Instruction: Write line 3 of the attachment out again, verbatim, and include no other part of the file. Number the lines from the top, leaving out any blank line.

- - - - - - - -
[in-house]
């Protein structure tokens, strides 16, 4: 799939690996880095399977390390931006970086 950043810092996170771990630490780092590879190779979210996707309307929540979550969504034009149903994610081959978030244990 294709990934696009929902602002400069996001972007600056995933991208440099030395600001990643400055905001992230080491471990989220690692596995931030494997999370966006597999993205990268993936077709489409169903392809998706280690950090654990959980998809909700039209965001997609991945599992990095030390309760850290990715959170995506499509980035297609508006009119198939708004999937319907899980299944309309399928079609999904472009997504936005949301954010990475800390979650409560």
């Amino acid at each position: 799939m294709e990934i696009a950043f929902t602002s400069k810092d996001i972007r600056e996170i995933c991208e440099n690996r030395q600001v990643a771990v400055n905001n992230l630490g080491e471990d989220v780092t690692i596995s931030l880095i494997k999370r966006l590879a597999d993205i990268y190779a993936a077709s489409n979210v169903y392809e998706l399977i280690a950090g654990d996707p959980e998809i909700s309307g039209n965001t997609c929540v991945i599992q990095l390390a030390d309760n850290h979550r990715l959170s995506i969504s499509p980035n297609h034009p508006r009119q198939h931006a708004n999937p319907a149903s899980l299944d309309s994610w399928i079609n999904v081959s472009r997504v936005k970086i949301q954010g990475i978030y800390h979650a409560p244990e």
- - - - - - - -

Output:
């Amino acid at each position: 799939m294709e990934i696009a950043f929902t602002s400069k810092d996001i972007r600056e996170i995933c991208e440099n690996r030395q600001v990643a771990v400055n905001n992230l630490g080491e471990d989220v780092t690692i596995s931030l880095i494997k999370r966006l590879a597999d993205i990268y190779a993936a077709s489409n979210v169903y392809e998706l399977i280690a950090g654990d996707p959980e998809i909700s309307g039209n965001t997609c929540v991945i599992q990095l390390a030390d309760n850290h979550r990715l959170s995506i969504s499509p980035n297609h034009p508006r009119q198939h931006a708004n999937p319907a149903s899980l299944d309309s994610w399928i079609n999904v081959s472009r997504v936005k970086i949301q954010g990475i978030y800390h979650a409560p244990e």